Under my speare: such is the dye1 of warre:
His Lady left as a prise martiall,2
Did yield her comely person, to be at my call.
“So doubly lov’d of ladies unlike faire,
Th’ one seeming such, the other such indeede,
One day in doubt I cast for to compare,
Whether in beauties glorie did exceede;
A Rosy girlond was the victors meede:3
Both seemde to win, and both seemde won to bee,
So hard the discord was to be agreede.
Fralissa was as faire, as faire mote4 bee,
And ever false Duessa seemde as faire as shee.
“The wicked witch now seeing all this while
The doubtfull ballaunce equally to sway,
What not by right, she cast to win by guile,
And by her hellish science raisd streight way
A foggy mist, that overcast the day,
And a dull blast, that breathing on her5 face,
Dimmed her former beauties shining ray,
And with foule ugly forme did her disgrace:
Then was she fayre alone, when none was faire in place.6
“Then cride she out, ‘fye, fye, deformed wight,
Whose borrowed beautie now appeareth plaine
To have before bewitched all mens sight;
O leave her soone, or let her soone be slaine.’
Her loathly visage viewing with disdaine,
Eftsoones I thought her such, as she me told,
And would have kild her; but with faigned paine,
The false witch did my wrathfull hand with-hold:
So left her, where she now is turnd to treen mould.7
dye: singular of “dice.” Fradubio courteously attributes his victory to chance.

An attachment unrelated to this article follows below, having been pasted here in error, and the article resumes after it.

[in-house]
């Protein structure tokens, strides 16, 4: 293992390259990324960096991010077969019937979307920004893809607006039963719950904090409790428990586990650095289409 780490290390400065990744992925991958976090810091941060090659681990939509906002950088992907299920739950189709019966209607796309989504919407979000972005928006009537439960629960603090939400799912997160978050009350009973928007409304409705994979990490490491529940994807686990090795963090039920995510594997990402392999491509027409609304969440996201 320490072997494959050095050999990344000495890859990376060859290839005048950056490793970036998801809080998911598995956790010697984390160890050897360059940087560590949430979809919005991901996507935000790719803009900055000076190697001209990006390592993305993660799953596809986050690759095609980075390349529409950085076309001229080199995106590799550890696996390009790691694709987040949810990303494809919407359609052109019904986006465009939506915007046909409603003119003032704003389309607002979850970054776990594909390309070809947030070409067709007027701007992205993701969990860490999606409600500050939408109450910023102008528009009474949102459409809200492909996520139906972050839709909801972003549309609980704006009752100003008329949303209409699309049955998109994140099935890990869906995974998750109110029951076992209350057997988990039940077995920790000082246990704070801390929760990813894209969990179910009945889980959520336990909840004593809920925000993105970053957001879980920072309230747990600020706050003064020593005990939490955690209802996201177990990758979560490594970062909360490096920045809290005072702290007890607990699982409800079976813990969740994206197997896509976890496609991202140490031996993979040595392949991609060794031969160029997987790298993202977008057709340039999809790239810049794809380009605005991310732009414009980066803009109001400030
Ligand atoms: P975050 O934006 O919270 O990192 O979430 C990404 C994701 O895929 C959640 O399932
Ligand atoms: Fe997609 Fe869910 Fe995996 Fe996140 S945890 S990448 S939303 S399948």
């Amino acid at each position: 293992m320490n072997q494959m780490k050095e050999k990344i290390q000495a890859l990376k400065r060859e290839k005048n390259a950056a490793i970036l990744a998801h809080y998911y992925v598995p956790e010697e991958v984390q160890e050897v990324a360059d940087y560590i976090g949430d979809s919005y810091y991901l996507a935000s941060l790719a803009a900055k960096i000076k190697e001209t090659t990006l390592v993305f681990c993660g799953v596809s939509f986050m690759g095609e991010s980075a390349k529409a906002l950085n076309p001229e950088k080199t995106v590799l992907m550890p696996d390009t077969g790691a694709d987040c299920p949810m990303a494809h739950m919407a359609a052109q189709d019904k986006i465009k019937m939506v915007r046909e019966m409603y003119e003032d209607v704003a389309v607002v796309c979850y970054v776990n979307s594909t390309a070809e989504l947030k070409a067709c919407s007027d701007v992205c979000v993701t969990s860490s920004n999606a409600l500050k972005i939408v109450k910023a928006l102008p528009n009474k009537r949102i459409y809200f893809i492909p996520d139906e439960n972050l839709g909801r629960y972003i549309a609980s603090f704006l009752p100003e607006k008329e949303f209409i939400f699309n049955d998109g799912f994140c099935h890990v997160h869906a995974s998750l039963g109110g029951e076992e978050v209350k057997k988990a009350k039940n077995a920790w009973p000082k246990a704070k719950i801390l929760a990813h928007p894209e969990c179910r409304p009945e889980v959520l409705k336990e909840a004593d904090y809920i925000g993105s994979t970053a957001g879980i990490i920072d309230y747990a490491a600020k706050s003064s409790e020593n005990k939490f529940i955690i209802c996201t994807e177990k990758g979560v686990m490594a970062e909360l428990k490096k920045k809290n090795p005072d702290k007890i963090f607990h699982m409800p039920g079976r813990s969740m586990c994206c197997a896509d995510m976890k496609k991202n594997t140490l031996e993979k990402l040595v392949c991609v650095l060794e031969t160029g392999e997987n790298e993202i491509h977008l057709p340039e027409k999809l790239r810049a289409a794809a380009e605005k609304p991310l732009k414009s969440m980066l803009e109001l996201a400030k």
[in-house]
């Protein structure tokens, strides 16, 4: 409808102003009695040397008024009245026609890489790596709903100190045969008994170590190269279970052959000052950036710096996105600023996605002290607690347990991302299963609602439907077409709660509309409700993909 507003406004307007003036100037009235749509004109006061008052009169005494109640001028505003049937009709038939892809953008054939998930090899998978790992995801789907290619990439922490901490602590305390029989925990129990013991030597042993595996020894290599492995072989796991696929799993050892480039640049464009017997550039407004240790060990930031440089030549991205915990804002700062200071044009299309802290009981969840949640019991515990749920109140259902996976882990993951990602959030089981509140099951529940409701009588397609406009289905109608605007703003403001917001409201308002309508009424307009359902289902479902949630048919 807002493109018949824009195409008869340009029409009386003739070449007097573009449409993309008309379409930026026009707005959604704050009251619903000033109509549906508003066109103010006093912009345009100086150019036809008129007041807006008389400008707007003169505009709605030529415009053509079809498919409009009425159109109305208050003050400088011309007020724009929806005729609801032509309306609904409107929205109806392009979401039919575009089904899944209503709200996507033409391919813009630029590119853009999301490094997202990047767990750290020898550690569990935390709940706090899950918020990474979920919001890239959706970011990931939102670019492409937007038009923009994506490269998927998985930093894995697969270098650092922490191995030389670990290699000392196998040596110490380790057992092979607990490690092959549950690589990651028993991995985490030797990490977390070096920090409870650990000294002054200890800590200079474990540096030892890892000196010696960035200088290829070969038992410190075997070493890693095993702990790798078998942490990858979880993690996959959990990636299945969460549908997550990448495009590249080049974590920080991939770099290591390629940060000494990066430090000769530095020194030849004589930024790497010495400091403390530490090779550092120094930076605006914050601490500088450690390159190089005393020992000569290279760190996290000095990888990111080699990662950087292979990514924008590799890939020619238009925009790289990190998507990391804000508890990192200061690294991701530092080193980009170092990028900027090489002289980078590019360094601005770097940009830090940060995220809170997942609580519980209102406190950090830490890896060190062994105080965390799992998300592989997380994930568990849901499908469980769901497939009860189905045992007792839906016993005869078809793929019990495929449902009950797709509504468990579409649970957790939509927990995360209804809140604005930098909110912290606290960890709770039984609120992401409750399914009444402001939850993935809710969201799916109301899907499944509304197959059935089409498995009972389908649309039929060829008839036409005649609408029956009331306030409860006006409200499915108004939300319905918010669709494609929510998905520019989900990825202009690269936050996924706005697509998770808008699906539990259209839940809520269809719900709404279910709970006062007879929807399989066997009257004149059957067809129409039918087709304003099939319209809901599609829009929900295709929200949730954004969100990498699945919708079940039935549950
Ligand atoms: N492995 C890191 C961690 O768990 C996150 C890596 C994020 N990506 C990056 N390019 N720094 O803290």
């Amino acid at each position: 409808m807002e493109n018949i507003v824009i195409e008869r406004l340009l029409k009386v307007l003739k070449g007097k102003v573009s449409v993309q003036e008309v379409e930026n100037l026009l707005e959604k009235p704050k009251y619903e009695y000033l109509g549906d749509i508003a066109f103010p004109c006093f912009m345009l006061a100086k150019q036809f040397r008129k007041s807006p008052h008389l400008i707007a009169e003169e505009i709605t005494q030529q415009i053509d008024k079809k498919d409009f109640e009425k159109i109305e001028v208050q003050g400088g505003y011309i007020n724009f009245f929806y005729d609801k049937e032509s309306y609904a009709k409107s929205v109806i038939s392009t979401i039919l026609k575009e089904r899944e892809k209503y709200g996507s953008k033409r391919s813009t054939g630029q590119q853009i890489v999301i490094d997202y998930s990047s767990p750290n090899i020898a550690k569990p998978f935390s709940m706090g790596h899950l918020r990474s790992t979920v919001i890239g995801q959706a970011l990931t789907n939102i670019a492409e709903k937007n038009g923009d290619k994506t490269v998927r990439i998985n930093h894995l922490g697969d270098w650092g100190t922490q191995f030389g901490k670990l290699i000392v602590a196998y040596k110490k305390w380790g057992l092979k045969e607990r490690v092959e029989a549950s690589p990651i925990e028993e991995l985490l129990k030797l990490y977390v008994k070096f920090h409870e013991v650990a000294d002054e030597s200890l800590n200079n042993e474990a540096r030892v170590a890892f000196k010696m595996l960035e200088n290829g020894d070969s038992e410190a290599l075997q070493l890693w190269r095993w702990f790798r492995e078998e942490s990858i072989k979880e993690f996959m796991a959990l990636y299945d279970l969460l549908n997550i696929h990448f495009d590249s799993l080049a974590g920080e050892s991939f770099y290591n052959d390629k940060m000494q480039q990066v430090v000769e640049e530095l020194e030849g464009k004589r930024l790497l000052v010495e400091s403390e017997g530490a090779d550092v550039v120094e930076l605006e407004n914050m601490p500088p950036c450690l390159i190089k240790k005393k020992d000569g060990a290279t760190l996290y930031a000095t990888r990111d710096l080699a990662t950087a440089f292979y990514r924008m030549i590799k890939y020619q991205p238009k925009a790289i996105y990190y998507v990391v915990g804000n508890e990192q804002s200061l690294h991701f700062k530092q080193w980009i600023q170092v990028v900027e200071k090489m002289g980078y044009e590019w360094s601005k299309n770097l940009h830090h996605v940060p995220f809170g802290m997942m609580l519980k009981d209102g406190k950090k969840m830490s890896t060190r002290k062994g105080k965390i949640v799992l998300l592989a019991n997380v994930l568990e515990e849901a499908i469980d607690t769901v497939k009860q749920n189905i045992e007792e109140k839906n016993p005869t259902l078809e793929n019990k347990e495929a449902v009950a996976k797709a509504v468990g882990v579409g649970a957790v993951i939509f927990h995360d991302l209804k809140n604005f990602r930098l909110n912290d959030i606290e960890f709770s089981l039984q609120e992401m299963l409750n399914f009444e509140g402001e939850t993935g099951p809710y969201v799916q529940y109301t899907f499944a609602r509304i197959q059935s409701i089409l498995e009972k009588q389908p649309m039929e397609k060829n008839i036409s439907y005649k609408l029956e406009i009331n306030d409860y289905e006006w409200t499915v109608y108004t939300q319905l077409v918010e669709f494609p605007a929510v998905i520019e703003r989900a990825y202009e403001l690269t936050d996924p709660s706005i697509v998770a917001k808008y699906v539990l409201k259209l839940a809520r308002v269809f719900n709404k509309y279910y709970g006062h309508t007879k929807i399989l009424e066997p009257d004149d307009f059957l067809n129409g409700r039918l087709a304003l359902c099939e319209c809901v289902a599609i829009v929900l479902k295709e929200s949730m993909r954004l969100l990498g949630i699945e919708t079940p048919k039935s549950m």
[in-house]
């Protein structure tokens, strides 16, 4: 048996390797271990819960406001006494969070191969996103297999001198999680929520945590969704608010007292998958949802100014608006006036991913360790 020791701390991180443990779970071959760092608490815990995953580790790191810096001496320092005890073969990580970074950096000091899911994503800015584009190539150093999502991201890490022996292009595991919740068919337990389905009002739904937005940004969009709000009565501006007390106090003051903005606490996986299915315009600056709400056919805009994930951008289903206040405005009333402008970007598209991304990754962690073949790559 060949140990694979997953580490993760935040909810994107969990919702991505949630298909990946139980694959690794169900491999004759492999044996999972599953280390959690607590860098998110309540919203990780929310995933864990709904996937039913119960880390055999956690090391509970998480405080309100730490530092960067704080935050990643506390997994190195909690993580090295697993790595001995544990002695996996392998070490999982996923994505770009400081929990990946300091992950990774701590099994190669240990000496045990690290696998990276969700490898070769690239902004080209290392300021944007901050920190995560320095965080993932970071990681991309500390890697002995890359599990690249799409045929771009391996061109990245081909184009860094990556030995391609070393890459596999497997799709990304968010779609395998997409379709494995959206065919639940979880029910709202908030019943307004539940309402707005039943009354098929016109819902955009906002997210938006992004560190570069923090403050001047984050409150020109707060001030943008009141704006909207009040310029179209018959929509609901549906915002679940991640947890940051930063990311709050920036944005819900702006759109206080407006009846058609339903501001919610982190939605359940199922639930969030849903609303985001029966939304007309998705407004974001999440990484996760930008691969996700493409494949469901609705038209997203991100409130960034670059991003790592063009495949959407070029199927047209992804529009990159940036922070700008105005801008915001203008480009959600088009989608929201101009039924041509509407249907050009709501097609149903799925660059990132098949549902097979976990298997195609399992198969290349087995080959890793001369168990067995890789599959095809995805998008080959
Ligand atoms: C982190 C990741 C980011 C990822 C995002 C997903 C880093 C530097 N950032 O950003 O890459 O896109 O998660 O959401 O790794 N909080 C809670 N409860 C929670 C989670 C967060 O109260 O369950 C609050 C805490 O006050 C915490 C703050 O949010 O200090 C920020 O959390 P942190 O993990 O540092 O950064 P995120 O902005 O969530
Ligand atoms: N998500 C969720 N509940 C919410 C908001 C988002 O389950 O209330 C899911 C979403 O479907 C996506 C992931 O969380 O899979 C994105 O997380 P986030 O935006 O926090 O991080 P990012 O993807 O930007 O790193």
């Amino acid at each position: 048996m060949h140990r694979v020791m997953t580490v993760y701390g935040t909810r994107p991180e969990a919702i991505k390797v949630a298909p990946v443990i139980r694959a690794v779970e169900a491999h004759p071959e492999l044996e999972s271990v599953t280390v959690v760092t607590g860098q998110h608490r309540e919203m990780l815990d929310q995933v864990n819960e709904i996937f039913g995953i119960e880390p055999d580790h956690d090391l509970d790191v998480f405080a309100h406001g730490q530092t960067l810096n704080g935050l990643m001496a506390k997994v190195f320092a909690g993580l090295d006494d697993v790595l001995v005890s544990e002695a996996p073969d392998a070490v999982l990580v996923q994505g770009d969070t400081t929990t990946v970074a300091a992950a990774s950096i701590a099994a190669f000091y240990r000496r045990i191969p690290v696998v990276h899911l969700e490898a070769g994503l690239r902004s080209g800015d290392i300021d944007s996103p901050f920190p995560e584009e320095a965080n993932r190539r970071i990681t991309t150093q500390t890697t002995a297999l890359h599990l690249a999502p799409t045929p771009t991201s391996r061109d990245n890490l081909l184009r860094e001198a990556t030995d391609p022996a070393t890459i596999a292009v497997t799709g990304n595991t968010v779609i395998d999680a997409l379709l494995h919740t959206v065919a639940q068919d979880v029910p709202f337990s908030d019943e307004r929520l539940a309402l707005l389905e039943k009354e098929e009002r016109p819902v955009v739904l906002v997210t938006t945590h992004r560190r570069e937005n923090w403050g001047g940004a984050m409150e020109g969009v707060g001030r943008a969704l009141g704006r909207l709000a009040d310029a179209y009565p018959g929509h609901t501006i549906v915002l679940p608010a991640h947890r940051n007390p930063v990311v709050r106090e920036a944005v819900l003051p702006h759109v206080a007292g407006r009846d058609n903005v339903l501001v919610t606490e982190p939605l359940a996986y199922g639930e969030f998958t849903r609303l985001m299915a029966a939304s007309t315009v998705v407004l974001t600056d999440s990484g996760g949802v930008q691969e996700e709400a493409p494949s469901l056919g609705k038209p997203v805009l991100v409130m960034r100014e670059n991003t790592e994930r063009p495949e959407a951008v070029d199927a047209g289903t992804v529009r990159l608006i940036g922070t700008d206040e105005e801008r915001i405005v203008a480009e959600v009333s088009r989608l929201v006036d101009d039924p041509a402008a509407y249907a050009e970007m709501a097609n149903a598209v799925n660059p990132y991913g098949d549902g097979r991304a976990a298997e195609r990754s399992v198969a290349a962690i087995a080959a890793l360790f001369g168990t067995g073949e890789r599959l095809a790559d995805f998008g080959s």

prise martiall: spoil or booty left from
an armed conflict.
Fralissa: “frail,” from Italian “fralezza”
(ACH); mote: might, past tense.
in place: in the present place.
treen mould: form of a tree.
The Faerie Queene: Book One
“Thensforth I tooke Duessa for my Dame,
And in the witch unweeting1 joyd long time,
Ne ever wist, but that she was the same,
Till on a day (that day is everie Prime,2
When Witches wont do penance for their crime)
I chaunst to see her in her proper hew,3
Bathing herselfe in origane and thyme:4
A filthy foule old woman I did vew,
That ever to have toucht her, I did deadly rew.
“Her neather partes misshapen, monstruous,
Were hidd in water, that I could not see,
But they did seeme more foule and hideous,
Then womans shape man would beleeve to bee.
Thens forth from her most beastly companie
I gan refraine, in minde to slipp away,
Soone as appeard safe opportunitie: